The U.S. Food and Drug Administration has authorized emergency use of a third coronavirus vaccine, giving the nation an additional tool to slow the virus.
The newest, single-shot vaccine, made by Johnson & Johnson, is easy to use, transport, and store — making it ideal for communities who haven’t had access to the vaccines already in use.
What is different about this vaccine?
- It’s only one shot, and it primes the immune system with just one dose.
- After receiving the single vaccine, peak protection comes at one month.
- Like the other two vaccines, there have been zero deaths among fully vaccinated trial participants.
- The Johnson & Johnson vaccine does not require ultra-cold storage conditions, as the other vaccines do, and can instead be kept in regular refrigerators.
How it works
The Johnson & Johnson vaccine is a viral vector vaccine, which differs slightly from current Pfizer and Moderna vaccines that use messenger RNA, or mRNA.
“Viral vector vaccines train human cells to make the SARS-2 spike protein, which then activates an immune response in the body,” says Jennifer Veltman, MD, chief of infectious diseases at Loma Linda University Health. “Similarly to the mRNA vaccines, the viral vector vaccines are safe and decrease a person’s risk of developing severe illness from COVID-19.”
Increasing the number of available vaccines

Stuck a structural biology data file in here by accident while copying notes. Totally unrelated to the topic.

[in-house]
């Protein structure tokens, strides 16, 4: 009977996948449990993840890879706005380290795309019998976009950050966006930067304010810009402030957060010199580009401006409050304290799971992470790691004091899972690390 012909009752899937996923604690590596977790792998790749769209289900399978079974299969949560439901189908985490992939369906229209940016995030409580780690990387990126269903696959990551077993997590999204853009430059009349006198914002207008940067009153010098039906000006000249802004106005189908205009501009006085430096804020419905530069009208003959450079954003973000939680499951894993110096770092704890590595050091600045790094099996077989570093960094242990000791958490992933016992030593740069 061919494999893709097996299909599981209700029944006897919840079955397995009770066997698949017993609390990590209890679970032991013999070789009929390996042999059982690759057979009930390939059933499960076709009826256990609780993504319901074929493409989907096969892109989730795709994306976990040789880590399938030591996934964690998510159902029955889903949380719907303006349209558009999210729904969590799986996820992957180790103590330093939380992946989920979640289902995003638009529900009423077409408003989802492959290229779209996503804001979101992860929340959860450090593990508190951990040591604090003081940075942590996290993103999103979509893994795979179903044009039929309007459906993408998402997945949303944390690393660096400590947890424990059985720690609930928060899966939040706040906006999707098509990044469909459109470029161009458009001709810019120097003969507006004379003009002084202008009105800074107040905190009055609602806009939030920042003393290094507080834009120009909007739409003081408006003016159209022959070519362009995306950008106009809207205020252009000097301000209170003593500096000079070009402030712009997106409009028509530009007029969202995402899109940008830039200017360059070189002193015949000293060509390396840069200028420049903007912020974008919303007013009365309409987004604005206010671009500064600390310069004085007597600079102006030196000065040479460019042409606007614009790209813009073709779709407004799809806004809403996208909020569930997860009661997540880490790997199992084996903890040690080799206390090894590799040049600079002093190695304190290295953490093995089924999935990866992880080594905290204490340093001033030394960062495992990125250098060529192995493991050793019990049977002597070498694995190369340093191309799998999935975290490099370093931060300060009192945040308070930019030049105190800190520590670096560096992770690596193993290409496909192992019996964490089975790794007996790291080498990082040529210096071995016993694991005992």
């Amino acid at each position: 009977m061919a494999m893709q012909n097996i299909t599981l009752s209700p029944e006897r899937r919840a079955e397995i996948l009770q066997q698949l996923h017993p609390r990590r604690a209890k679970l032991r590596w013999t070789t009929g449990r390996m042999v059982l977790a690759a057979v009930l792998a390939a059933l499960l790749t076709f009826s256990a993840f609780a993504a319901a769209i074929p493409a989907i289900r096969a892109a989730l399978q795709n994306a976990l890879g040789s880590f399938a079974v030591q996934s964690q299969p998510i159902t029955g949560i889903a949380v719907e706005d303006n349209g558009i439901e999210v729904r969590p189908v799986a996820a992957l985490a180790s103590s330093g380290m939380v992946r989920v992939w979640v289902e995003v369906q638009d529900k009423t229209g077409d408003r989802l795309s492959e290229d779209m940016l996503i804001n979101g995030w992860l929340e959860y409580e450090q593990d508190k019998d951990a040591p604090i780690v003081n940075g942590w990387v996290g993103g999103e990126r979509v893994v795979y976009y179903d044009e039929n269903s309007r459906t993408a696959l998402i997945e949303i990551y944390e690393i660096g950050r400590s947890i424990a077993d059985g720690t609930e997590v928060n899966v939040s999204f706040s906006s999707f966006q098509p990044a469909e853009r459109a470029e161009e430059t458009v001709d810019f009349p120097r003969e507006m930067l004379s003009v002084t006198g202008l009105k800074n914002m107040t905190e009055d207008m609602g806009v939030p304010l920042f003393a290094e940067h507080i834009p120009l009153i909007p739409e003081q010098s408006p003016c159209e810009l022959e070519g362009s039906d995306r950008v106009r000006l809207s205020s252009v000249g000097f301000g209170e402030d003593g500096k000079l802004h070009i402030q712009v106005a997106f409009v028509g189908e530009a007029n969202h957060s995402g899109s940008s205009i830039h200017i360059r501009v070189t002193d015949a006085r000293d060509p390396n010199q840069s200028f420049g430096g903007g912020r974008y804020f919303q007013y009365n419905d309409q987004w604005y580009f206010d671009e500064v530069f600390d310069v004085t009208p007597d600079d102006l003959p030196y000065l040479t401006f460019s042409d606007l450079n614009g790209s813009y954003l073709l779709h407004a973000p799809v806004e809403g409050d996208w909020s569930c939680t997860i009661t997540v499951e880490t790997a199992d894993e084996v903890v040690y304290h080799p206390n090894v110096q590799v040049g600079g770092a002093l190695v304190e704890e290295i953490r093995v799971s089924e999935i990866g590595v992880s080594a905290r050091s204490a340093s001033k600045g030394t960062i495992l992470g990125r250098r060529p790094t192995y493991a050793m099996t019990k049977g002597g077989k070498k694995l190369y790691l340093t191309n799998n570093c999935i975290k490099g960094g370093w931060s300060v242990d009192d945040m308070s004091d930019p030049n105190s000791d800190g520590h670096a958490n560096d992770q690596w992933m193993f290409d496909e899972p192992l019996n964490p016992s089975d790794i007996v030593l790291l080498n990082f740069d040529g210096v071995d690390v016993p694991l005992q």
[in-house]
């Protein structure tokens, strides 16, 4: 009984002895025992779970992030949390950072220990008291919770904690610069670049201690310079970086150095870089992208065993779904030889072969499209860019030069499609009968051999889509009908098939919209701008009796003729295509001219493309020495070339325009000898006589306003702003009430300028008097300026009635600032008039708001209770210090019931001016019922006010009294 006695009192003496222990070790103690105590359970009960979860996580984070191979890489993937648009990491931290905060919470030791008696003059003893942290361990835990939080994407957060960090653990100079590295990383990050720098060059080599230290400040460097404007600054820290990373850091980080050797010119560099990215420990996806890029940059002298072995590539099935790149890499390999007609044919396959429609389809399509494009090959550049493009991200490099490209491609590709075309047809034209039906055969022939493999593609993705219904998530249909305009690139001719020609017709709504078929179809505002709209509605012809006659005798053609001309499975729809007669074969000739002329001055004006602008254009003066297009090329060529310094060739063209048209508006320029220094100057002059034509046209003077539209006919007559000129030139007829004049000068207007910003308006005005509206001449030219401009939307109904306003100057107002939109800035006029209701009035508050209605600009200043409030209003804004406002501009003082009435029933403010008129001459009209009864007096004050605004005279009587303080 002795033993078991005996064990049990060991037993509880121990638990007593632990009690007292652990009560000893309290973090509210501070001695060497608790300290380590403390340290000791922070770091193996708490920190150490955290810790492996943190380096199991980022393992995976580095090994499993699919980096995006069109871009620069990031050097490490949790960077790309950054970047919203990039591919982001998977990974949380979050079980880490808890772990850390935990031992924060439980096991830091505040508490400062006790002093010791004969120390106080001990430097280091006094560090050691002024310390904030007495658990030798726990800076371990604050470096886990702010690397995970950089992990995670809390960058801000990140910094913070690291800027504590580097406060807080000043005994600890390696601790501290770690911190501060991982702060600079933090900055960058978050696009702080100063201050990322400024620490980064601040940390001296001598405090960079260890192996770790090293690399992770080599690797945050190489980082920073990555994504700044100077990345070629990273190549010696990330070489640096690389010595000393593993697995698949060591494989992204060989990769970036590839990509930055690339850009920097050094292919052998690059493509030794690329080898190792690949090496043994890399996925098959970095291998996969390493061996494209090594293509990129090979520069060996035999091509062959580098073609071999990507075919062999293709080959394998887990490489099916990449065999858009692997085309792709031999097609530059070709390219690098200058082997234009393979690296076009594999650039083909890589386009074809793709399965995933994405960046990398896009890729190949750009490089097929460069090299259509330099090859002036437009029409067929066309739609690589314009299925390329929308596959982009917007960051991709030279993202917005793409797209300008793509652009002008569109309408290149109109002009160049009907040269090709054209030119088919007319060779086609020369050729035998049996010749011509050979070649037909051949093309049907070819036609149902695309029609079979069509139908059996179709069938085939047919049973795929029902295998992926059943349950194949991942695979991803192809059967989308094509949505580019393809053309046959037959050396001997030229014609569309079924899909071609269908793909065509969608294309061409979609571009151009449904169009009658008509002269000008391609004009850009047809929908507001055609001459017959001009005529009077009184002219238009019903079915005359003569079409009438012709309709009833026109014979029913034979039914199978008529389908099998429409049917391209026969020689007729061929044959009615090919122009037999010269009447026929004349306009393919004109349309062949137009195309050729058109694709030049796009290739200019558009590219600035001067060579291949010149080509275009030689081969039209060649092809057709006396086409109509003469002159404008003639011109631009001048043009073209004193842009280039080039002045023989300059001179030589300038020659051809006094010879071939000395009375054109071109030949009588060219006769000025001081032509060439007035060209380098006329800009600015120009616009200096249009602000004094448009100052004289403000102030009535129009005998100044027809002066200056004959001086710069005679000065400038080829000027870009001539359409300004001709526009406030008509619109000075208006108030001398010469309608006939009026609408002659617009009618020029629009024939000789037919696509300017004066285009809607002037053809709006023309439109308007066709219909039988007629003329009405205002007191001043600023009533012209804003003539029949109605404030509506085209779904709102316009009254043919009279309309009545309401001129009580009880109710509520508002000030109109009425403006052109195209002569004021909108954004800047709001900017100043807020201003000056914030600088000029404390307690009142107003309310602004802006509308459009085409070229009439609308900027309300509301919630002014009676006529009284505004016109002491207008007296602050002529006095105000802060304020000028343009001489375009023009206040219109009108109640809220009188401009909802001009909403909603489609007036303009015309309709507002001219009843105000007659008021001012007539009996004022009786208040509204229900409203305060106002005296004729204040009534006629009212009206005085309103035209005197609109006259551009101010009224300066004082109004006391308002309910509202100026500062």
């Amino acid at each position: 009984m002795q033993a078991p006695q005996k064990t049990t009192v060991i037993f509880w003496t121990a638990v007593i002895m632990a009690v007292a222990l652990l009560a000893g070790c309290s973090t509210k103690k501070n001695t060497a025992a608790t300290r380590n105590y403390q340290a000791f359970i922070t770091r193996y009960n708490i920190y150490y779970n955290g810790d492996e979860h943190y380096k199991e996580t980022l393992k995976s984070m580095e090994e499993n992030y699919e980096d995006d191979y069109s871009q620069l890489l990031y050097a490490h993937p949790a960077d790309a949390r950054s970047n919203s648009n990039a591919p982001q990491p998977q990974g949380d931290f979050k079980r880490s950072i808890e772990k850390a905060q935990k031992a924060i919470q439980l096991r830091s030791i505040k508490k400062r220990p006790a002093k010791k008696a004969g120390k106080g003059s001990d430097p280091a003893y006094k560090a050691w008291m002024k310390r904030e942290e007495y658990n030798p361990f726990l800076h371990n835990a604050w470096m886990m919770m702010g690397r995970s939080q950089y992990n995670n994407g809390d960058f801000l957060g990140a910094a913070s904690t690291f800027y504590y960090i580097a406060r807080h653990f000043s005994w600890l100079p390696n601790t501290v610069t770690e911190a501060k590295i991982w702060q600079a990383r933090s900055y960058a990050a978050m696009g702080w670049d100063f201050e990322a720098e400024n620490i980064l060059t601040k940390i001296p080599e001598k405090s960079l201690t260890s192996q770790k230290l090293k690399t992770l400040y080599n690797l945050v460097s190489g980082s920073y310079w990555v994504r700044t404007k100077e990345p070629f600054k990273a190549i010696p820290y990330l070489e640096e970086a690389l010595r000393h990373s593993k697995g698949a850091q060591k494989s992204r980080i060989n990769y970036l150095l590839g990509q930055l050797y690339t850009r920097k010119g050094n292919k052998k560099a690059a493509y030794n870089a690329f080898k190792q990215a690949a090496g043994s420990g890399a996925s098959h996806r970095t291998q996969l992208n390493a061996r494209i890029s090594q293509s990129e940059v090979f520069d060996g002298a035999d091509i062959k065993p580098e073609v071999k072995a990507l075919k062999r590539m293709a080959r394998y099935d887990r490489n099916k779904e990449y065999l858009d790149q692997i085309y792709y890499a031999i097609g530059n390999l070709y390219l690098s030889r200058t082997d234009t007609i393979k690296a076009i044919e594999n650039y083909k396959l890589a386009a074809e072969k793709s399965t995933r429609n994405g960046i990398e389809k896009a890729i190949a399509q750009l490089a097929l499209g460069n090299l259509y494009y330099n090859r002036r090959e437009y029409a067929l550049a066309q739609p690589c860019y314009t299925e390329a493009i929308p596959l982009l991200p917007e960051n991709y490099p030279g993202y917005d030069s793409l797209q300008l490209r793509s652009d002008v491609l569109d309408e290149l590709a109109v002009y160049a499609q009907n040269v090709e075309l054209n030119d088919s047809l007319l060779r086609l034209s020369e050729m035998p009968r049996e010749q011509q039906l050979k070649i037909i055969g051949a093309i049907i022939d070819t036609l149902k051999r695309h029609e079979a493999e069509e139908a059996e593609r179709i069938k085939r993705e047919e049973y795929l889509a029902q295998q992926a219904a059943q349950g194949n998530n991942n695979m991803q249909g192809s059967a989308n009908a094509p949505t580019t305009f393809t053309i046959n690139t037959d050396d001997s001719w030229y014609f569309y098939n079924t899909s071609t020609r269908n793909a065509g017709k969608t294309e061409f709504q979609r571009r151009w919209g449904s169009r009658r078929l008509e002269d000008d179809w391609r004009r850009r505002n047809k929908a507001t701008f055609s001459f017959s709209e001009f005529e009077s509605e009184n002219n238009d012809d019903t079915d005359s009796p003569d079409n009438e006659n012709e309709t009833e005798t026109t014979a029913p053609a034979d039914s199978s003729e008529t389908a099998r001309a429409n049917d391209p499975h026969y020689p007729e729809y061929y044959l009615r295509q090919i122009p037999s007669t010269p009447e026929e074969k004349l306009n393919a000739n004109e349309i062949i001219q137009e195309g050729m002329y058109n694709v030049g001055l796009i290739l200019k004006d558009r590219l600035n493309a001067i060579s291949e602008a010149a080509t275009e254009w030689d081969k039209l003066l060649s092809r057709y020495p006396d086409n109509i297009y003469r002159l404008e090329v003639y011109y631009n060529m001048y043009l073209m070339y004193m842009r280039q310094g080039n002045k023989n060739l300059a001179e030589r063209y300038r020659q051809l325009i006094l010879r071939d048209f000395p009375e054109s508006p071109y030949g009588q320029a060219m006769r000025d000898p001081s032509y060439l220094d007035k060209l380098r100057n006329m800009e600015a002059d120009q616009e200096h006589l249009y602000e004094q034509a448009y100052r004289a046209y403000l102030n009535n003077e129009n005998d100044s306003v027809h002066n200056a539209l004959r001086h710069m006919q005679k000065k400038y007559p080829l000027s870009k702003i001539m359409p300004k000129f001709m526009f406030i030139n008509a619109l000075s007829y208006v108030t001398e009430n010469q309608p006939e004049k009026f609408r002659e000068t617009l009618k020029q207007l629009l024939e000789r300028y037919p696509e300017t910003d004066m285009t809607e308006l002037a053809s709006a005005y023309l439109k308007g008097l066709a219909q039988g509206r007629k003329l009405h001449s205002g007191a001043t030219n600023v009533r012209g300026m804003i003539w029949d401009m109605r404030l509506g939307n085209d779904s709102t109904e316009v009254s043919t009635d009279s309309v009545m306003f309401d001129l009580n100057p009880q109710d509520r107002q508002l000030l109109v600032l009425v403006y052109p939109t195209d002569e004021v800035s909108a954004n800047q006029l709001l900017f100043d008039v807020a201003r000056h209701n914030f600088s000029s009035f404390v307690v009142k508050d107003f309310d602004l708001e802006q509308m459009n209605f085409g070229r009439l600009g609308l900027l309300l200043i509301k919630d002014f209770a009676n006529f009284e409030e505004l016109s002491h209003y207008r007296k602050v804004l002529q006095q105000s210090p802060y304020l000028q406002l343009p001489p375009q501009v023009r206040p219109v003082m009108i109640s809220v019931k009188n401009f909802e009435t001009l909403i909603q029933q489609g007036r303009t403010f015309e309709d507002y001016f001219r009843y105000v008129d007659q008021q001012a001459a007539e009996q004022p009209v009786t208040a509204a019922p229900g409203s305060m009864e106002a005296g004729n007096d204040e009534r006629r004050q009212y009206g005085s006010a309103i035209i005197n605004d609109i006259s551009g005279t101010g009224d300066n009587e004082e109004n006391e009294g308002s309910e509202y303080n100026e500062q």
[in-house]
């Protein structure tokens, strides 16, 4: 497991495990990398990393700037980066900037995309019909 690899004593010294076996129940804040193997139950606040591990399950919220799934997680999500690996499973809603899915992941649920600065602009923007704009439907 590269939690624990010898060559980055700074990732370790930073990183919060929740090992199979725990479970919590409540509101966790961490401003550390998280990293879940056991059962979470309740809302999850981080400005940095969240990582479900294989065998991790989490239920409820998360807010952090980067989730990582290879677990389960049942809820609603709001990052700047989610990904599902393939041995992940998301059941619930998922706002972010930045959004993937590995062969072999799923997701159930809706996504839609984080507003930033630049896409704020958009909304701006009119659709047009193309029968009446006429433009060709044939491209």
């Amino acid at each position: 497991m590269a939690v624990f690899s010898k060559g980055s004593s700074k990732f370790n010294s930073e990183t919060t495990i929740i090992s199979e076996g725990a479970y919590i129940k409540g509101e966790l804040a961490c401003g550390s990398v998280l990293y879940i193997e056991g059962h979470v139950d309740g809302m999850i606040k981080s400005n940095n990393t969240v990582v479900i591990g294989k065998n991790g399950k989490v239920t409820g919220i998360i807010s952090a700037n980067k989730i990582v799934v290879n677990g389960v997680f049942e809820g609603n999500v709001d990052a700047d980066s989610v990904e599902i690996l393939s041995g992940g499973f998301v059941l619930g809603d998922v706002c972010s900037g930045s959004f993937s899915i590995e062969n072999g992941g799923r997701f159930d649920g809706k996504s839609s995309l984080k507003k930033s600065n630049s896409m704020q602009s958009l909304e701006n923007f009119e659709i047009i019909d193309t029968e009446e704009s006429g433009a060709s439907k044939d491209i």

The Johnson & Johnson vaccine did not cause any serious side effects during clinical trials and was 86% effective at preventing severe cases of the illness, according to the Food and Drug Administration. “We strongly urge people to take the first coronavirus vaccine made available to them, as all three are effective at protecting you from severe illness,” Veltman says.
“Do not wait until you have a choice,” she says. “The vaccines all work where you need them to work — preventing severe disease. Getting vaccinated as soon as you’re able will help move toward a ‘normal’ future.”
Keep doing the basics
“We are hoping that vaccines protect from asymptomatic infection and prevent transmission to others. There are some very early studies suggesting that vaccination is partially effective at preventing transmission to others, but until we have solid evidence, it is best to still stay home if you feel symptoms, wash your hands often, and continue wearing a mask,” Veltman says.
The new vaccine will help more people get vaccinated in a shorter amount of time, Veltman says. “The downward curve we had seen in COVID-19 cases has begun to straighten, and this vaccination will play a key role in lowering the case numbers again.”